Forty ml of blood was obtained by venepuncture and collected into sterile heparinized tubes. Whole blood was diluted to twice the original volume with RPMI medium and layered onto Ficoll-Hipaque density gradient (Amersham Biosciences, Little Chalfont, UK). The gradient was centrifuged at 400 g for 30 min without braking. The resultant buffy layer was removed, RPMI medium added and then centrifuged at 200 g for 10 min. The supernatant was discarded and the pellet resuspended at 1 × 106 monocytes/ml in RPMI/10% fetal bovine serum (FBS), defined on the basis of morphology by cytospin. After 1 h adherence at 37°C, 5% CO2, the non-adherent cells were rinsed off with RPMI and the residual adherent cells (>95% monocytes defined on the basis of morphology by cytospin) were incubated for a further 2 h in medium alone or in the presence of LPS (1 µg/ml), polymyxin B (5 µg/ml), IL-10 (10 ng/ml, Peprotech, London, UK) or IFN-γ (10 ng/ml, Peprotech).

Rna extraction

Total cellular RNA was extracted from 1 × 106 monocytes after culture with stimuli as stated above. Cells were washed in sterile phosphate buffered saline (PBS) and cellular RNA extracted using RNAbee (AMS Biotechnology, Abingdon, UK) according to the manufacturer's instructions. Cellular RNA concentration was measured using a GeneQuant II (Amersham Biosciences).

Semi-quantitative reverse transcription-polymerase chain reaction (RT-PCR)

RT-PCR was performed in a 20 µl one-step reaction using Reverse-IT RTase blend (ABgene, Epsom, UK) with 200 ng of total RNA as a template. RT was performed at 47°C for 30 min followed by 94°C for 2 min to inactivate the reverse transcriptase enzyme. For TLR-2 and TLR-4 amplification, PCR was performed with 30 cycles of 94°C for 20 s, 54°C for 45 s and 72°C for 1 min. For the GAPDH housekeeping gene, PCR was performed with 20 cycles of 94°C for 30 s, 60°C for 30 s and 72°C for 45 s, which ensured that the GAPDH product fell within the linear range (for specific primer sequences see Table 2). Products were electrophoresed through a 1·5% agarose gel and visualized using ethidium bromide staining. mRNA quantity was determined by digital imaging densitometry (Geldoc 1000, Bio-Rad, Hemel Hempstead, UK) (see Fig. 1).

Fig. 1
Representative RT-PCR gel. Each lane represents GAPDH, TLR-2 and TLR-4 expression in the same RNA sample. Lane 1 = ladder; lanes 2–4 Gram-positive sepsis; lanes 5–8 Gram-negative sepsis.
Table 2
Primer sequences for RT-PCR

Flow cytometry

Staining for flow cytometry was performed on peripheral blood mononuclear cells (PBMC) purified from whole blood as described above. PBMC (1 × 105) were incubated on ice for 2 min with 10 µg of human IgG, before a 30-min incubation with 5 µl of anti-CD14 FITC antibody or monoclonal anti-TLR-2 antibody, anti-TLR-4 antibody (clone TL2·1 and HTA125, respectively, Cambridge Bioscience, Cambridge, UK), or mouse IgG1 control (Dako, Ely, UK). The primary antibodies were washed off in PBS/0·5% BSA, 0·1% azide and the cells incubated for a further 30 min on ice with 2·5 µl of rabbit antimouse IgG1-pe (Dako). The secondary antibody was washed off in PBS/0·5% BSA, 0·1% azide and labelled cells were acquired on an EpicsXL flow cytometer (Beckman Coulter, High Wycombe, UK). Monocytes were gated on the basis of forward and side scatter and were >95% positive for CD14. Expression of PE-labelled TLR-2 and TLR-4 on the gated population (1 × 104 cells) was analysed using Expo 32 software (Beckman-Coulter) (see Fig. 2).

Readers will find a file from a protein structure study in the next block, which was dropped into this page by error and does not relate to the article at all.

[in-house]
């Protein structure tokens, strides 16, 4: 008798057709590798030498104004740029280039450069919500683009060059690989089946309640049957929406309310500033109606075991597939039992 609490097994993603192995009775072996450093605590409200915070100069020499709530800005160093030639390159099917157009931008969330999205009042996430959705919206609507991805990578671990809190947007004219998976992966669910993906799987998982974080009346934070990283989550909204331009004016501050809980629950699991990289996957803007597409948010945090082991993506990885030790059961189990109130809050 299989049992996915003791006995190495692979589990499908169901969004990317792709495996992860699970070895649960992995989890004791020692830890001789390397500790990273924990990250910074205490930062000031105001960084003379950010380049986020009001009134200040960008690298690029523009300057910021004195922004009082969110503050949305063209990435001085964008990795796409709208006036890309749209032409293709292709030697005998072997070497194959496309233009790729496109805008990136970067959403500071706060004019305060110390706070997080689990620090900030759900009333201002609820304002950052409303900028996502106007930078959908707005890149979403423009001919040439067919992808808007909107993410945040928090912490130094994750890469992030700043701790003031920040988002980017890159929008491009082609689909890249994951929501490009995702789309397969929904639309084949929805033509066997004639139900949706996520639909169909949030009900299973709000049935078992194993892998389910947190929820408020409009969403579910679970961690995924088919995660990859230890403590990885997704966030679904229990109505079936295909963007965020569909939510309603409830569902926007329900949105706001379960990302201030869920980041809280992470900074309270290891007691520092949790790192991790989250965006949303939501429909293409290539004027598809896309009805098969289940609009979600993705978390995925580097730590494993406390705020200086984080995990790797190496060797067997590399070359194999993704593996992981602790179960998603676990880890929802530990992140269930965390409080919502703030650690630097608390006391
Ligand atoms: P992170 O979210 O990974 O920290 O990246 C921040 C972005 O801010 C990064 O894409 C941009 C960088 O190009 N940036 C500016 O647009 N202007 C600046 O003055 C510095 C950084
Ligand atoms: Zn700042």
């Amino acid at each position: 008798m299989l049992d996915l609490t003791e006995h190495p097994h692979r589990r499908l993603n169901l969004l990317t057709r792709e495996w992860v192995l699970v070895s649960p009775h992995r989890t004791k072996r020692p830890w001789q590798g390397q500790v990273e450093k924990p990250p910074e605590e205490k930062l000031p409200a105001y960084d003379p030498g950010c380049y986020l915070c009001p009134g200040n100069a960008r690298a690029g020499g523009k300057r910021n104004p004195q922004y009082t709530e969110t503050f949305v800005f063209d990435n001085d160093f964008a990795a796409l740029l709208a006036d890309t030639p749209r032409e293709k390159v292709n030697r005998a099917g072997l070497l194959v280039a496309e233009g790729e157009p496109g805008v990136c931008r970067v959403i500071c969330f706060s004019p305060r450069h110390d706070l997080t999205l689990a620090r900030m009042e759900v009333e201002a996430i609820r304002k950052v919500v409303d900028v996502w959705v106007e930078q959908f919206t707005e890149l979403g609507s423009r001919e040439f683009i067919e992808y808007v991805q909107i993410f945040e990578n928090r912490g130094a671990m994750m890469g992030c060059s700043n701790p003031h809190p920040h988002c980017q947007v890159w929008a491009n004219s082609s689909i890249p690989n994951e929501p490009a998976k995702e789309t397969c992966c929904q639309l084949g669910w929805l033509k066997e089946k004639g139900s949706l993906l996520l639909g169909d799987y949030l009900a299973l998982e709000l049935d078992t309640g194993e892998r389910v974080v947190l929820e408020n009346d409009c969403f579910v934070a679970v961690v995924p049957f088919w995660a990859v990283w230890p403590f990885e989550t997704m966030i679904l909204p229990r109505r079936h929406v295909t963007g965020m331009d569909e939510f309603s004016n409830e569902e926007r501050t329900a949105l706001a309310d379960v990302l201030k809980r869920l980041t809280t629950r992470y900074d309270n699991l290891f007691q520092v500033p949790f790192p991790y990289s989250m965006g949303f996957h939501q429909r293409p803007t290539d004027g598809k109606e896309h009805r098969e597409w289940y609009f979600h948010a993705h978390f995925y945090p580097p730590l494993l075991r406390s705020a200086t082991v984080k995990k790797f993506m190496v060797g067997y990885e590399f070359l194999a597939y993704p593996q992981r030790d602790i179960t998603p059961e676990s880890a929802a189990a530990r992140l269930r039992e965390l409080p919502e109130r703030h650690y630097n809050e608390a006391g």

Fig. 2
Representative flow cytometry histograms depicting the monocyte expression of TLR-2 and TLR-4 (shaded) overlaid on the isotype control (white).

Statistical analysis

Semi-quantitative mRNA data are expressed as a percentage of GAPDH expression. Flow cytometry data are expressed as a ratio of isotype control fluorescence. The mRNA and flow cytometry data were normally distributed as determined by the Ryan Joiner normality test. Multiple group analyses were performed using one-way anova with Tukey's multiple comparison test or Kruskall–Wallis test with Dunn's multiple comparison test. Relationship between variables was assessed using Pearson's correlation. A P-value of < 0·05 was regarded as significant.

Results of mRNA transcripts for TLR-2 are increased in Gram-positive and Gram-negative sepsis

There was a significant difference in TLR-2 mRNA expression in monocytes between the groups (P < 0·005) (Fig. 3). The highest level of TLR-2 mRNA was detected in monocytes from subjects with Gram-positive sepsis (n = 12) (162·7 ± 30·8) and this value was significantly higher than ITU controls (82·6 ± 7·9, P < 0·05) and healthy controls (61·8 ± 1·3, P < 0·05). There was also increased TLR-2 mRNA expression in Gram-negative subjects (mean value 121·2 ± 10·2) relative to ITU controls (P < 0·05) and healthy controls (P < 0·05).There were no significant differences observed in polymicrobial sepsis compared to any of the other groups (91·5 ± 11·2).

Fig. 3
TLR-2 mRNA expression in monocytes from sepsis and control subjects. The median values are depicted by the horizontal line and the lower and upper edges of the boxes depict the 25 and 75 percentiles, respectively. Kruskall–Wallis test P < ...

mRNA transcripts for TLR-4 are increased in Gram-positive sepsis

There was a significant difference in TLR-4 mRNA expression in monocytes between the groups (P < 0·005) (Fig. 4). The highest levels of TLR-4 mRNA were again detected in monocytes from subjects with Gram-positive sepsis (n = 12) (219·5 ± 51·3) and this value was significantly higher than polymicrobial sepsis (90·8 ± 17·1, P < 0·05), ITU controls (71·3 ± 21·1, P < 0·01) and healthy controls (81·5 ± 1·1, P < 0·05). However, there was no increased in TLR-4 mRNA expression in Gram-negative subjects (mean value 93·8 ± 15·6) relative to any other subject group. Similarly, there were no significant differences observed in polymicrobial sepsis compared to the control groups.

Fig. 4
TLR-4 mRNA expression in monocytes from sepsis and control subjects. The median values are depicted by the horizontal line and the lower and upper edges of the boxes depict the 25 and 75 percentiles, respectively. One-way anovaP < 0·005. ...